Opening 21 Jul 2005
Mariscos Beach by French directors Olivier Ducastel and Jacques Martineau appears to be a light musical comedy, but actually asks the serious questions, “Should gay couples have the right to marry or have children? Would they make good parents?" Marco (Gilbert Melki), Laura (Valeria Bruni-Tedeschi) and their two teenagers go to the French seaside on holiday. The oldest daughter immediately meets a new boyfriend on a motorcycle and vanishes over the horizon. Laura soon invites her lover from Paris to join her and they meet secretly to enjoy their sexual freedom. Son Charly’s gay friend comes to visit. Laura immediately suspects that her son may also be gay and accepts it, but doesn’t know how to approach him on the subject. Marc has a completely different reaction which leads to misunderstandings. What a surprise to find out that Charly is not gay after all.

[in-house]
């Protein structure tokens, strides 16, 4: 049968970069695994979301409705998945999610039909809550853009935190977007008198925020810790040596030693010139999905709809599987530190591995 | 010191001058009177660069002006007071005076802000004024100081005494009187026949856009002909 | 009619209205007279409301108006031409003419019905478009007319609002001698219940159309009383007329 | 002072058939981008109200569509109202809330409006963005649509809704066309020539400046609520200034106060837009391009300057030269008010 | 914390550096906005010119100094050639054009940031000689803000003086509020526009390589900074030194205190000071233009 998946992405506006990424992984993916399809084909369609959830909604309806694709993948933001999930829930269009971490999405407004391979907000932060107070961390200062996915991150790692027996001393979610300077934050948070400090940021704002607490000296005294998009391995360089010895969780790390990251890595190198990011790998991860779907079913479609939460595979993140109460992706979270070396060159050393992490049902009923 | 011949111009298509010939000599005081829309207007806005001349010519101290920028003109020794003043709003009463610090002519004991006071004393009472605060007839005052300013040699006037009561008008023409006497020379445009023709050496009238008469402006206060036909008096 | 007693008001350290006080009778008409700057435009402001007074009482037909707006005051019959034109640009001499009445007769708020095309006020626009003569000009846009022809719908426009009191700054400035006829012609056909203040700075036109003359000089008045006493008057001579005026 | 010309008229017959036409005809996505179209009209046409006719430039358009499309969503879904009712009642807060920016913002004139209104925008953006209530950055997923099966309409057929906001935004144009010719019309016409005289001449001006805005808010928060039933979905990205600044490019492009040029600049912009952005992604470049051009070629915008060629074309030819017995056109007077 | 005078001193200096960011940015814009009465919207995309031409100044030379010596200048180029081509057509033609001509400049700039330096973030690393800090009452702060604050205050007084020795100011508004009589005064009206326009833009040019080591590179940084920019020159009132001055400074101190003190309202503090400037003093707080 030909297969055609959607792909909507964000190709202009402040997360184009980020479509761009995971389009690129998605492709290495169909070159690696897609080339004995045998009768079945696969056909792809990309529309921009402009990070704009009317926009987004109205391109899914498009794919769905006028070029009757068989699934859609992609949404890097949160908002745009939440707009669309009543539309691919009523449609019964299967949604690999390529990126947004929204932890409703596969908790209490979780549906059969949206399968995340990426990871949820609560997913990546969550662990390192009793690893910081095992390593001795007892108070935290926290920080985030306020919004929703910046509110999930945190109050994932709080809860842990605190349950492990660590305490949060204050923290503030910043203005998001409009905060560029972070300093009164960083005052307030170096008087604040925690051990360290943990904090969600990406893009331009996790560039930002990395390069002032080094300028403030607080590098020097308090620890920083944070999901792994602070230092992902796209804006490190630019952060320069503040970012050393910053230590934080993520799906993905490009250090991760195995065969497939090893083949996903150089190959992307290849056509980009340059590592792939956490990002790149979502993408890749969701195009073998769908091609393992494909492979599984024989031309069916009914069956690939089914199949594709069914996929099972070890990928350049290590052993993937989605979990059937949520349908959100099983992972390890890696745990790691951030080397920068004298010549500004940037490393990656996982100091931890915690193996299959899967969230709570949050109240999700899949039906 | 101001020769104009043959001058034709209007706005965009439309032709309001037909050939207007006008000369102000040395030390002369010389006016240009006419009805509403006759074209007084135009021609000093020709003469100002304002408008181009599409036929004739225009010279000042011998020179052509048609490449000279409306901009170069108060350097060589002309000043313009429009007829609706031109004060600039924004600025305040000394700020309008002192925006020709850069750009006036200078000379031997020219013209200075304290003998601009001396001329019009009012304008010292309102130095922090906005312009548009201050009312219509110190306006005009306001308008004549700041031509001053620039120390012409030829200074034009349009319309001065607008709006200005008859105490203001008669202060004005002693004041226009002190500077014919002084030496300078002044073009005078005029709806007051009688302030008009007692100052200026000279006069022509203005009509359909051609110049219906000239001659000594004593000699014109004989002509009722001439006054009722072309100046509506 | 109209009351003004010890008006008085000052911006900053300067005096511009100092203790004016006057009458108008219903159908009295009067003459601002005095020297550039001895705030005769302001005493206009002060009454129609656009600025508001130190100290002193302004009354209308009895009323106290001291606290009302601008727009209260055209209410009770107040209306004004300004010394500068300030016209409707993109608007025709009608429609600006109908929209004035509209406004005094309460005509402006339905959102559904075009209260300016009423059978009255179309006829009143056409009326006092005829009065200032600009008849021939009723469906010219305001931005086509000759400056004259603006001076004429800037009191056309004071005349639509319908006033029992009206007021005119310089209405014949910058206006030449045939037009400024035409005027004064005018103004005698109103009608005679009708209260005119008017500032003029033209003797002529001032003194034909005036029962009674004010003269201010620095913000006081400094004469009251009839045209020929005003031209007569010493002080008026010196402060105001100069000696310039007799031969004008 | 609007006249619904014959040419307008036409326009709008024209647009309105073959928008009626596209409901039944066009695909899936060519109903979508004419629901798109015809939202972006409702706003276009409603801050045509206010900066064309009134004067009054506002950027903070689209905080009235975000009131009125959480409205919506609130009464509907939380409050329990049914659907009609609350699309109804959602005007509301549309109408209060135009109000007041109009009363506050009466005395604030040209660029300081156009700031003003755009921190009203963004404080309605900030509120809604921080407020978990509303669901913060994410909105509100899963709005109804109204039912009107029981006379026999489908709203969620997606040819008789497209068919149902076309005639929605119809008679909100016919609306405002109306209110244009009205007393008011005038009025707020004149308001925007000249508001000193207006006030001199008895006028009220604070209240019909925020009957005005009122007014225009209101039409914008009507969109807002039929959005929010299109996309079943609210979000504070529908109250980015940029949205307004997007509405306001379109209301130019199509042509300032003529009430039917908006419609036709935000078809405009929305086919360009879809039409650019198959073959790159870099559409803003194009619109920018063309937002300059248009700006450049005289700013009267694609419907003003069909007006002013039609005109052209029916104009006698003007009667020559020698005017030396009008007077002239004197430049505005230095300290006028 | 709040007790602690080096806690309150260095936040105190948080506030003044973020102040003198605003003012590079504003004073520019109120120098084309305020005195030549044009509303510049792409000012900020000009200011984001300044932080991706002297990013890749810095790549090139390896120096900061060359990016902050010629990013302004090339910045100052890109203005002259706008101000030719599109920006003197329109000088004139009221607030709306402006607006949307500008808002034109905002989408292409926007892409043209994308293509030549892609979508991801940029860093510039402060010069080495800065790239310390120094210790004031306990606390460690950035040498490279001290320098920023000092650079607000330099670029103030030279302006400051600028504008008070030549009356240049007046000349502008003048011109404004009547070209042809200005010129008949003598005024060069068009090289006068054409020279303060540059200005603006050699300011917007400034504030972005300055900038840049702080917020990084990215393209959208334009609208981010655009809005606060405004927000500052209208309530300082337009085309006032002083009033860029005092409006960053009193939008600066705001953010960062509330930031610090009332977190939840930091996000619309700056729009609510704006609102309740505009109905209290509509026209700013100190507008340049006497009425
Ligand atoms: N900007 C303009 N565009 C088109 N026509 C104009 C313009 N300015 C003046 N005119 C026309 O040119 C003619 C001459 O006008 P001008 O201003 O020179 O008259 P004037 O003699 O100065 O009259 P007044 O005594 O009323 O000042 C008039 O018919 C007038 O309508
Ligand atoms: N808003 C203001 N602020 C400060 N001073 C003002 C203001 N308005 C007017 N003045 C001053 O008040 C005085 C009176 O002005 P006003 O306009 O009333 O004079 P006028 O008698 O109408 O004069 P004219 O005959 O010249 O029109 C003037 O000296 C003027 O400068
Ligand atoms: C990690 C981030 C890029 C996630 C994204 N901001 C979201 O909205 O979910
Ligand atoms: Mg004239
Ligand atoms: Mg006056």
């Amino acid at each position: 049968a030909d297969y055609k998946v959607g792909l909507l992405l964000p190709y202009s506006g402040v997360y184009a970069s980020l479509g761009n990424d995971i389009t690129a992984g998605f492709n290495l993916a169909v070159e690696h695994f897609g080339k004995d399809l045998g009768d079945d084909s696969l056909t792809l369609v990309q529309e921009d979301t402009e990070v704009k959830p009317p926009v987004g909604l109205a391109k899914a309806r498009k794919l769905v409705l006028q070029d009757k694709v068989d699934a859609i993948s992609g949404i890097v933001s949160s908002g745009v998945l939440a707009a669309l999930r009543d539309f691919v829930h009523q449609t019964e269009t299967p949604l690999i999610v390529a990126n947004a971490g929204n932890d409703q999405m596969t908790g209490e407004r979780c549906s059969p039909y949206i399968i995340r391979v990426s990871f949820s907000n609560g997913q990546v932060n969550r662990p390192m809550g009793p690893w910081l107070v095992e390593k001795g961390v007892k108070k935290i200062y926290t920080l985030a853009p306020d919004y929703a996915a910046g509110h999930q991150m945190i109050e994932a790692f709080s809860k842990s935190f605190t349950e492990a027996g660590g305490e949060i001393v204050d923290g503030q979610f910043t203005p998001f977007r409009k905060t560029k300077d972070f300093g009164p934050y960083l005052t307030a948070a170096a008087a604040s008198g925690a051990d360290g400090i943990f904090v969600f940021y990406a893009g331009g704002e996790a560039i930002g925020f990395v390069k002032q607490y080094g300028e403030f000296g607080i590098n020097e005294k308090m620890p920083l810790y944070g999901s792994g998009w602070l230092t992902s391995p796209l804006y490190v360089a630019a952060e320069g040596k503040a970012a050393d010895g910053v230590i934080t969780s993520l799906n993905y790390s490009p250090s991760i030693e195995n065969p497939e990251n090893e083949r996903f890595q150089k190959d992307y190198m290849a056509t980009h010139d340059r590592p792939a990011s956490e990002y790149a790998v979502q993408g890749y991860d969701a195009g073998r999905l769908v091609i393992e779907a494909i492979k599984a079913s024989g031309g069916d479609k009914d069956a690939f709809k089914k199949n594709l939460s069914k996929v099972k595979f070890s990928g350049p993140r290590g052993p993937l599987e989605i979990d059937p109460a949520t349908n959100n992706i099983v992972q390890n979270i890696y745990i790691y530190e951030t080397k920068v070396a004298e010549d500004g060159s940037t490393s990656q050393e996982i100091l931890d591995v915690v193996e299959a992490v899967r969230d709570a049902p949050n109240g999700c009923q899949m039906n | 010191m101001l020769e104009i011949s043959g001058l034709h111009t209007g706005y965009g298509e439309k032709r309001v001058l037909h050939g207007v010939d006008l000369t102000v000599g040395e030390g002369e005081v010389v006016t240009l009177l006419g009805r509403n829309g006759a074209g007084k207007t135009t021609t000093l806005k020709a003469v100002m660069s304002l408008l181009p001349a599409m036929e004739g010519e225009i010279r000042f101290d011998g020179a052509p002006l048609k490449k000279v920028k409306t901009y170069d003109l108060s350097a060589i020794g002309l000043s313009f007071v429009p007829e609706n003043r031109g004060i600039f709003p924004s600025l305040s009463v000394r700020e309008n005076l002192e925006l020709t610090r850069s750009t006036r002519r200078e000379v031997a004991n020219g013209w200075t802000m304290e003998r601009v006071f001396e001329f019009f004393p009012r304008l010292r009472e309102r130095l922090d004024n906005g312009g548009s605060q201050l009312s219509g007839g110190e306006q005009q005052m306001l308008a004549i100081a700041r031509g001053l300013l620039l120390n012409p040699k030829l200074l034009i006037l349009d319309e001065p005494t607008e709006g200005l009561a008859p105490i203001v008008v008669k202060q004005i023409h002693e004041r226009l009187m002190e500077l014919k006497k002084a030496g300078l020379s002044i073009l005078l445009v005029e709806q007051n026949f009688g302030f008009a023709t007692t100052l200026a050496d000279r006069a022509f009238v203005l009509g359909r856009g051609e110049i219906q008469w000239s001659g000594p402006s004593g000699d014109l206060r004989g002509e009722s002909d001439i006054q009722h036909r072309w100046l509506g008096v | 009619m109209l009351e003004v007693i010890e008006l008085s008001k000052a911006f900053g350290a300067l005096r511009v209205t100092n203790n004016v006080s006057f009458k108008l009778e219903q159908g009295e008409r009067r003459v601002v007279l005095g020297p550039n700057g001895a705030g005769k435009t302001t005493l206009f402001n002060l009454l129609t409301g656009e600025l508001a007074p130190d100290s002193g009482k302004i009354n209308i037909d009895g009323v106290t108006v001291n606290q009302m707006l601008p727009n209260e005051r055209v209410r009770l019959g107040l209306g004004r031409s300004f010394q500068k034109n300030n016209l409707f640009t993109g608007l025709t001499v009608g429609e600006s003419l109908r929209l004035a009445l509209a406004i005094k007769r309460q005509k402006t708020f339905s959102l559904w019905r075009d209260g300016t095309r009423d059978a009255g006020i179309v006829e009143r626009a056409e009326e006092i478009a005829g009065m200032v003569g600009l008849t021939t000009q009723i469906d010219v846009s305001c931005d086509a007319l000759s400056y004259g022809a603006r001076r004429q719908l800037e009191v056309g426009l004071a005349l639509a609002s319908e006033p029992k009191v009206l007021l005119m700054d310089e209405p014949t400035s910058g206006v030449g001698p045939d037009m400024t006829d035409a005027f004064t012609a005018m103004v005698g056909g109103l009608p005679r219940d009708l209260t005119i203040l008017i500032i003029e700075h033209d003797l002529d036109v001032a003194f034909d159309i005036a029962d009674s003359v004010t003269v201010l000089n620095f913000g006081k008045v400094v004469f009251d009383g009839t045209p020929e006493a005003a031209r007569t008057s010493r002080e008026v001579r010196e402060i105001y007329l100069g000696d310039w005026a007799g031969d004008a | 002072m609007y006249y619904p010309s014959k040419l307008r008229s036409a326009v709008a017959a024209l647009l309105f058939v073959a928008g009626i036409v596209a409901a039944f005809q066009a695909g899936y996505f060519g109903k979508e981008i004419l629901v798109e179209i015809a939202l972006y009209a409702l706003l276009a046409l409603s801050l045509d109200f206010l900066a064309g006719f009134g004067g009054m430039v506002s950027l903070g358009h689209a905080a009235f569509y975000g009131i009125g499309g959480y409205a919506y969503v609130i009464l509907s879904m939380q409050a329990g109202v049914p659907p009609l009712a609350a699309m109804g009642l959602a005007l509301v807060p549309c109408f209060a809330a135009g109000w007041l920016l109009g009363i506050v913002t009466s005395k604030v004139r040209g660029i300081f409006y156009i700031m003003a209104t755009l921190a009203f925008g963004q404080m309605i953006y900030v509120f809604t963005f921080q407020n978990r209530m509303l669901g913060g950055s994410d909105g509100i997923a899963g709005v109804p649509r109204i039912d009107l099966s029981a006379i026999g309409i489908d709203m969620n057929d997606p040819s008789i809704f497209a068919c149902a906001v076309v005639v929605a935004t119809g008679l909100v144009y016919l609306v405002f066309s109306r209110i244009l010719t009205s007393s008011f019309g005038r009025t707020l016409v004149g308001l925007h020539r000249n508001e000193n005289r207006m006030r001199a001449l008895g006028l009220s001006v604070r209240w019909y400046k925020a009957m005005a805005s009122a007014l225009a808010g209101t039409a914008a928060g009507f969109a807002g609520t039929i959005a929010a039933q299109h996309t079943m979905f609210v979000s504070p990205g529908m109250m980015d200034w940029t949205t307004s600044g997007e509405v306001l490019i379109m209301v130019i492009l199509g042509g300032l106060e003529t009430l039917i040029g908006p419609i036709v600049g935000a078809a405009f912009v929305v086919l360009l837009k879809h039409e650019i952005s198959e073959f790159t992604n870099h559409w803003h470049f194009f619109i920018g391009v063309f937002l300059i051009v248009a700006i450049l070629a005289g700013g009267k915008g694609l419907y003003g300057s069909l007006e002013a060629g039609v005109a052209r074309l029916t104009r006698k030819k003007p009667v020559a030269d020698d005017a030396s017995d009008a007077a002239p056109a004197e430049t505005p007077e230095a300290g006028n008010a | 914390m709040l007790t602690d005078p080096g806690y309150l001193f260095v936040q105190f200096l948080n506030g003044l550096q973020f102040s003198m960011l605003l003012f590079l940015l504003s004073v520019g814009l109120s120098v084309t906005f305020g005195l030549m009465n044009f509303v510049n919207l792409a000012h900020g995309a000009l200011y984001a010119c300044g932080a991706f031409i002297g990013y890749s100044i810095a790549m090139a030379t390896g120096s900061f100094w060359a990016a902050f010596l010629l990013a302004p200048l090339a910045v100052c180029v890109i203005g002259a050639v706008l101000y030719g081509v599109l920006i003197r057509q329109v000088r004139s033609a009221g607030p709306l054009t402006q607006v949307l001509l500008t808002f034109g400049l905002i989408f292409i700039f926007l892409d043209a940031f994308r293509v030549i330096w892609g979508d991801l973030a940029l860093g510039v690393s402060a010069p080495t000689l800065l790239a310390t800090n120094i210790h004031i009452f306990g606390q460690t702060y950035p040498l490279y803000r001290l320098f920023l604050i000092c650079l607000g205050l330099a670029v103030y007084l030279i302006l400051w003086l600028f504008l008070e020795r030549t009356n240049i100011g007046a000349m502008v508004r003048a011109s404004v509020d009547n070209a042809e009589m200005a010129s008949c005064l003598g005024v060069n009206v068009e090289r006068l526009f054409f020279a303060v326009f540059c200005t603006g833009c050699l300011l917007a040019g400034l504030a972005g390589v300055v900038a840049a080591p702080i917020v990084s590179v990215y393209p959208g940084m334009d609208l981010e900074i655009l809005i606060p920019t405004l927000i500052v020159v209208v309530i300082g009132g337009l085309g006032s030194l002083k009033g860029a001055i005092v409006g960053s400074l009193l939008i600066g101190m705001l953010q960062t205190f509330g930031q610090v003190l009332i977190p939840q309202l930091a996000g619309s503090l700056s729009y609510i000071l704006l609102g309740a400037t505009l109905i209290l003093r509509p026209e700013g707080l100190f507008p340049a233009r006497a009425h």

Throughout the film, water sets the mood, such as changing tides of the sea or the shower running. This and the music help create a certain rhythm. The water is a metaphor for what works and what doesn’t. The shower in particular often doesn’t work so they call a plumber, who happens to be Marco’s ex-lover. At this point, everyone confesses, putting secrets on the table. Marco’s ex-lover doesn’t understand why he left so mysteriously, and Marco explains his wish to marry, have children and be a father. Laura’s reaction in this idealistic world is complete understanding. In the end, there are no villains or conflicts, just a lively song. The next summer in the same vacation house Laura is with her lover from Paris, Marc is with the plumber, Charly has a new girlfriend and his gay friend a new boyfriend. Everyone has a niche in this perfect gay utopia. (Shelly Schoeneshoefer)